Universities occupy a crucial part of the economy as centres of learning. Yet not everyone should go to university and receive a degree. That statement is today controversial – the Government’s goal is to significantly increase the proportion of students who receive a university education.
But if it is better that a higher percentage of the population receive a university education, then why stop at 30, 40 or 50 per cent? Why not aim for 100 per cent?
That would be ludicrous, and if one accepts that 100 per cent is too high, then one recognises that there must be some optimal maximum.
We know from research that the highest positive externaties in education may be found in primary and early secondary education (such as literacy). As one advances, the externalities shrink on average as the benefits of the education (especially tertiary) are internalised.
There is some level of education that is optimal for 100 per cent of the population to reach – this was previously considered the school certificate (year 10) or thereabouts. With the changing nature of our economy, there may be arguments that the optimal level is now a HSC (year 12) education for the majority of the population.
But it should always be recognised that there are opportunity costs associated with education. These include skills developed / honed in work, foregone wages, the distraction of teachers having to spend disproportional time on less able students, and the distraction to better students by less able students.
We also need to consider efficiency: we have people spending more time at schools and universities for effectively the same outcomes. Are we better having nurses, journalists, etc having university degrees? I think not – at least not for the work in which they are employed (there may be internalised benefits for the student undertaking the degree that are not work-related, or they might make the individual more flexible and marketable to different jobs).
I think we have too many people going to university in many western countries
The growth in student numbers has led also to the growth in the demand from university lecturers, especially in the easier disciplines such as the humanities (arts). This in turn is probably behind the significant growth in the public service to provide employment to these graduates. Whole departments and disciplines have grown around creating employment opportunities for these second-rate graduates – witness the climate change movement which manages to pump out the most boring and unoriginal nonsense seen in hundreds of years. The people working in the climate change industry could more productively be employed in a trade – after all, they can barely carry one abstract thought at a time.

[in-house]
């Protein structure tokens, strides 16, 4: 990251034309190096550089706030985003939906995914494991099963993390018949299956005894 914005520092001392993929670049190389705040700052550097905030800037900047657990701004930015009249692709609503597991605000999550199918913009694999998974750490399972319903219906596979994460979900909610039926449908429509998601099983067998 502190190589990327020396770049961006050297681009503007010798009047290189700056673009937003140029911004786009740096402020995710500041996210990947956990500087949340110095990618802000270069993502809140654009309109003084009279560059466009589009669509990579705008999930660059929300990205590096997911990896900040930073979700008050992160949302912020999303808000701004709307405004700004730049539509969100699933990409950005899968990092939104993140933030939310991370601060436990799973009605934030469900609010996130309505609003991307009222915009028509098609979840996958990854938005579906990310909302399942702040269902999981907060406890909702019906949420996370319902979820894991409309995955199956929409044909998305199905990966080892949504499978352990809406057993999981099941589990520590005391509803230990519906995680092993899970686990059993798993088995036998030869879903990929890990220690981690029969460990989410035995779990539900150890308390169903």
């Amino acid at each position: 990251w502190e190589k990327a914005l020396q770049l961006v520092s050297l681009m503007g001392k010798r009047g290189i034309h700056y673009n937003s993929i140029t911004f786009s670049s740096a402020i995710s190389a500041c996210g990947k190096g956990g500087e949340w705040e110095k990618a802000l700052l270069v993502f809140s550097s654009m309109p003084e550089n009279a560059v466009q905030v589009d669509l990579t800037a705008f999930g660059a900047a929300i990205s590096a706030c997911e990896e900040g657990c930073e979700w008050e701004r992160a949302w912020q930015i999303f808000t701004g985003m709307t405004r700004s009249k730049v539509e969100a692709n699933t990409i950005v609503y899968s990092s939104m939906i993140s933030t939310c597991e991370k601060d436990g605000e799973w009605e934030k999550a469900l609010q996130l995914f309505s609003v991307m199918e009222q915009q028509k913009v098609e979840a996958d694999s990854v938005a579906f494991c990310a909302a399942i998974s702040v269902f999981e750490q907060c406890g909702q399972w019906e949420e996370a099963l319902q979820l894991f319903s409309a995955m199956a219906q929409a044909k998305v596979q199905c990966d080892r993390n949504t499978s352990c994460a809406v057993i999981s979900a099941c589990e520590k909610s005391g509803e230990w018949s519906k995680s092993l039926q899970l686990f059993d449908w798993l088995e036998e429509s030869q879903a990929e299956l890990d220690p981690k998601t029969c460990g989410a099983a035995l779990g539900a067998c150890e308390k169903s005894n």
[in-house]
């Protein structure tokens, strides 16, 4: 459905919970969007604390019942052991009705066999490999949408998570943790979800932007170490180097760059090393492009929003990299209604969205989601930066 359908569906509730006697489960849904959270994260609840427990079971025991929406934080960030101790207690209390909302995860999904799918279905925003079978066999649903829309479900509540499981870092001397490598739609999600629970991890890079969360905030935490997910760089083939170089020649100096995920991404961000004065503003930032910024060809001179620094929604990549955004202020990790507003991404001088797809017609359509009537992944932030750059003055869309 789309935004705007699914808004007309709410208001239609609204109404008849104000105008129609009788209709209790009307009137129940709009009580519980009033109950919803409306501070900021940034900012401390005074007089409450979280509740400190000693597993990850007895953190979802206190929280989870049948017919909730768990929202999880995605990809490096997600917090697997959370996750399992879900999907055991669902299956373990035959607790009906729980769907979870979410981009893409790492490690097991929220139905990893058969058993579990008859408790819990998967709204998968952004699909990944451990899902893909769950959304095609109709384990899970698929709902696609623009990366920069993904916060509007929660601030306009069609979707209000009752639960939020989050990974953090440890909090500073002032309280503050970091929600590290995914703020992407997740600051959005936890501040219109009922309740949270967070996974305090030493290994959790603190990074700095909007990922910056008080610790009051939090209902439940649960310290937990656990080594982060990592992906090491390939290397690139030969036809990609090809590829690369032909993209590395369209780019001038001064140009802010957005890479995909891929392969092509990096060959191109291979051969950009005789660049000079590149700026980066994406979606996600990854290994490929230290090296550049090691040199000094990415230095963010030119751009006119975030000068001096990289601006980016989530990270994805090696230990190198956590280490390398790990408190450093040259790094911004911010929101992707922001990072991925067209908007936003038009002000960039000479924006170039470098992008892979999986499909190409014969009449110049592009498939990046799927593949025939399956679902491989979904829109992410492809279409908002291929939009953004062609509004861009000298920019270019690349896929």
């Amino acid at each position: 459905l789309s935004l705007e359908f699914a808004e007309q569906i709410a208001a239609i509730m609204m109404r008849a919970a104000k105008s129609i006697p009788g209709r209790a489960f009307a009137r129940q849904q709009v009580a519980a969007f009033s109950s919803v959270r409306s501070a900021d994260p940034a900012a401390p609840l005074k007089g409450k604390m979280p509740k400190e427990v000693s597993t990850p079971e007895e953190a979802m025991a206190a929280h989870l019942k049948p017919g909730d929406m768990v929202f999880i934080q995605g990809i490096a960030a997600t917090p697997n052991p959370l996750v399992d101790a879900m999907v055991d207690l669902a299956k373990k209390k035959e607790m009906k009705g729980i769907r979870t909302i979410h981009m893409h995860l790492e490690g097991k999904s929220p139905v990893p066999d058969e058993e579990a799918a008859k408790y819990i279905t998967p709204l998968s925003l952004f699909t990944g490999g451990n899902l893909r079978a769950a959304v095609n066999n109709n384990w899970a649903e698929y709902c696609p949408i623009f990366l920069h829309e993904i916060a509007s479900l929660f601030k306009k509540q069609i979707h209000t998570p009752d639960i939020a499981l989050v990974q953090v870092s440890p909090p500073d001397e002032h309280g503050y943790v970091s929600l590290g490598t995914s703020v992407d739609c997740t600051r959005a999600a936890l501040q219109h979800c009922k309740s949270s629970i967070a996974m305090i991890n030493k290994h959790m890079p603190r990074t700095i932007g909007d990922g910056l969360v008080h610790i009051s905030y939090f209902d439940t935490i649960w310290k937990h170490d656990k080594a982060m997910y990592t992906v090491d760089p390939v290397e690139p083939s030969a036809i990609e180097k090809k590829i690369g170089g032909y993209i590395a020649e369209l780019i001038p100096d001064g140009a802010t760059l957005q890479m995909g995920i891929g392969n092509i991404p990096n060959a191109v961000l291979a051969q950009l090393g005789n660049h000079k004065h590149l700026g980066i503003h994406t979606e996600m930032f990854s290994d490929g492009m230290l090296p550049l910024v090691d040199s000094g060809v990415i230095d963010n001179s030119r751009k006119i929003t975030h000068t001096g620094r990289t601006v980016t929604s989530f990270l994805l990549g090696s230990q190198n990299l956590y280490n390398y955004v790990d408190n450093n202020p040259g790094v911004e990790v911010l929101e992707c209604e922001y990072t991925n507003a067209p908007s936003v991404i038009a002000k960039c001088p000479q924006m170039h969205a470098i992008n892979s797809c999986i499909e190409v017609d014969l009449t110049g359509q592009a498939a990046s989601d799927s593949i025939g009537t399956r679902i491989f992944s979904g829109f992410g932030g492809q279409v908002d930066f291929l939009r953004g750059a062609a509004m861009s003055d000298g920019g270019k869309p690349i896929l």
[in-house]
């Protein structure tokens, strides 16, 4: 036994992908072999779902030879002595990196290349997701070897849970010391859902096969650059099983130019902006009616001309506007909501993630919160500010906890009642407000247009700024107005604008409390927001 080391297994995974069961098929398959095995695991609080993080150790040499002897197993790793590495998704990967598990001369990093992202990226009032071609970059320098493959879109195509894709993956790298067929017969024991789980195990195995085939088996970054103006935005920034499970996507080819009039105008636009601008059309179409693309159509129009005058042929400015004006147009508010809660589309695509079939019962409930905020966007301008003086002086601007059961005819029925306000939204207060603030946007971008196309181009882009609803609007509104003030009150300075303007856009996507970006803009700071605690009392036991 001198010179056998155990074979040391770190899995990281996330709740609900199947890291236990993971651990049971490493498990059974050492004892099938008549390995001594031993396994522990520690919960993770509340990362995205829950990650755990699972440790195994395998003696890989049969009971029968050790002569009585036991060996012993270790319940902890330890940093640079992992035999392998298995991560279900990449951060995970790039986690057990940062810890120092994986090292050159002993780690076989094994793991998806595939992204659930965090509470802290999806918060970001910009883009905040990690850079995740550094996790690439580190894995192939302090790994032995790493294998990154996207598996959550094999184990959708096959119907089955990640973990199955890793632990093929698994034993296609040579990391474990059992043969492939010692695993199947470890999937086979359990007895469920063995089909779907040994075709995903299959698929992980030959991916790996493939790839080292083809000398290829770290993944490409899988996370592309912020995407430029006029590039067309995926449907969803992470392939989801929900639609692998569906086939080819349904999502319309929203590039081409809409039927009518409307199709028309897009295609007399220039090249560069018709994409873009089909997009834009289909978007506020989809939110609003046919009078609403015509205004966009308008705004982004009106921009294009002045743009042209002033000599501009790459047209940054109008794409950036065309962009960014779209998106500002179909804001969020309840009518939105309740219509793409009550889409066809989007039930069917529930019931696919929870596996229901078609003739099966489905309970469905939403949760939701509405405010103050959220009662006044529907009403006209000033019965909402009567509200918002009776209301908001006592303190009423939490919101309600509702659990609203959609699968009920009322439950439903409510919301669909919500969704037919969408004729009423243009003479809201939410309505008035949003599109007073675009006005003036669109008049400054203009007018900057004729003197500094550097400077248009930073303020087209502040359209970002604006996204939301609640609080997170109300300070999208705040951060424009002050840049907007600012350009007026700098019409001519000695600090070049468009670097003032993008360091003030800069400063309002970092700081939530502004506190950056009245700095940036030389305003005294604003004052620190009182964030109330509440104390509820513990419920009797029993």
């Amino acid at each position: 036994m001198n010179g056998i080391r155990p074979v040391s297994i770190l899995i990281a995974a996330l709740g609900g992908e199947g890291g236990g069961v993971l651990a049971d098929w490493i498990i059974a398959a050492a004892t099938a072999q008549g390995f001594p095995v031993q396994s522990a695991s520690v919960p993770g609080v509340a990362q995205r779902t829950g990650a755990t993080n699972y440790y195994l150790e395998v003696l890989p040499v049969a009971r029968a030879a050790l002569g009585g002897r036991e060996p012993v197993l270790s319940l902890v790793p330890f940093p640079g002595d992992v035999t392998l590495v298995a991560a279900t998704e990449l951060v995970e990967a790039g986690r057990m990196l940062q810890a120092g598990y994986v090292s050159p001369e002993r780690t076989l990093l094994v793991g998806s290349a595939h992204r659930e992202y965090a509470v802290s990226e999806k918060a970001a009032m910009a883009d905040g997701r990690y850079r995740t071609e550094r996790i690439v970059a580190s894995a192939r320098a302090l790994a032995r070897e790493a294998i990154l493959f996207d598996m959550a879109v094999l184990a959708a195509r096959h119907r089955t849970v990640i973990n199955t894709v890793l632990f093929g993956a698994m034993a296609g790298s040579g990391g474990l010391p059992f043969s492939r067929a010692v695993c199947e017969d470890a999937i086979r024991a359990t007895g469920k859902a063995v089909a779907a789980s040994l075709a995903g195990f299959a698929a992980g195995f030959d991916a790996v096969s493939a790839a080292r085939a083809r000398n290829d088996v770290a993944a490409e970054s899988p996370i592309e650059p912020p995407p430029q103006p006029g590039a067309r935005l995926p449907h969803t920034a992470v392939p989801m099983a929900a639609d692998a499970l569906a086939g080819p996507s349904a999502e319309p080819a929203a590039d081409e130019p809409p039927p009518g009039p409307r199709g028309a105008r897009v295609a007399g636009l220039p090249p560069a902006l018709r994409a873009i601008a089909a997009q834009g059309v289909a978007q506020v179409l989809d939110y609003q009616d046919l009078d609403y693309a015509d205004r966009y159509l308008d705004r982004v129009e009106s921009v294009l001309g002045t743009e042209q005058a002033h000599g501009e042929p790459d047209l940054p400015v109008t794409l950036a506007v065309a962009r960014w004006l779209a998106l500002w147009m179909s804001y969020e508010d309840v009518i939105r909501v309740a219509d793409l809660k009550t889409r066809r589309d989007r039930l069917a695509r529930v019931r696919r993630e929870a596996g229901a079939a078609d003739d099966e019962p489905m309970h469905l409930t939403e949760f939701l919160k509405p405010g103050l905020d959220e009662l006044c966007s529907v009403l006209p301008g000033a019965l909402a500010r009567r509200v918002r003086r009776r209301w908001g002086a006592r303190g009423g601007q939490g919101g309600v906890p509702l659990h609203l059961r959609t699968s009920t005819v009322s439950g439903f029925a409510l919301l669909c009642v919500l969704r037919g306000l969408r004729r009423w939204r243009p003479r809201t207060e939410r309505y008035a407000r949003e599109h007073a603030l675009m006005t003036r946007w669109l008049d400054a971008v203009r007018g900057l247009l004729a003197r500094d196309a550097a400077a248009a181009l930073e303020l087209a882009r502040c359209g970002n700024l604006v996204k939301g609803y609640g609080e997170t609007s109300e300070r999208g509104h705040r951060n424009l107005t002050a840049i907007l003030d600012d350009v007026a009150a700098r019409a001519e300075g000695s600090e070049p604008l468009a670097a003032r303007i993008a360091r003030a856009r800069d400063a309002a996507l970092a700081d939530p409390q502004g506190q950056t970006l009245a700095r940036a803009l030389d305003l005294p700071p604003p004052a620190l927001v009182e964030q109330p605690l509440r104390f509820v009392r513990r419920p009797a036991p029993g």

So too for many of the lecturers / researchers in these disciplines, those such as gender studies, fat studies, postmodernism, film studies – and numerous other examples in arts faculties. These are mind sapping and useless piffle of increasingly esoteric subjects that need ever more academics specialising in these “fields”.
In my view the humanities should be cut back to the core: fine arts, language and linguistics, ancient and medieval history.
The growth in the number of students going to university has led inexorably to the growth in the victim industry and a growth in the number of lawyers. It has led to a massive growth in the human rights industry – which has little to do with what most would consider human rights (such as free speech and freedom from detention and seizure).
As Ed Cooke stated when asked why he didn’t want to become a lawyer
I consider the law to be a zero-sum game, and therefore a pointless use of a life. Being good at being a lawyer means merely, on average, maximising injustice.
There is one common factor: employment for most of these graduates is in the public sector, directly or indirectly. In a free market, there would be fewer lawyers, fewer climate change scientists, fewer indigenous campaigners and so forth. Demand for these “services” has been boosted by the Government – either purchasing directly, or by subsidies / regulations that create an artificial demand. Think of all the people working (profiting, yes!) from working at NGOs /not-for-profit organisations. All the people working in international institutions. All this employment created because we have over educated people who think it beneath them to engage in hard labour. In short, the education industry has created demand for the ‘left-wing intellectual’ who is anything but intelligent, and who is pure consumer. A person who produces nothing of value.
Let’s restore universities to their rightful place in society: a place for elite education in difficult / complex and groundbreaking subjects.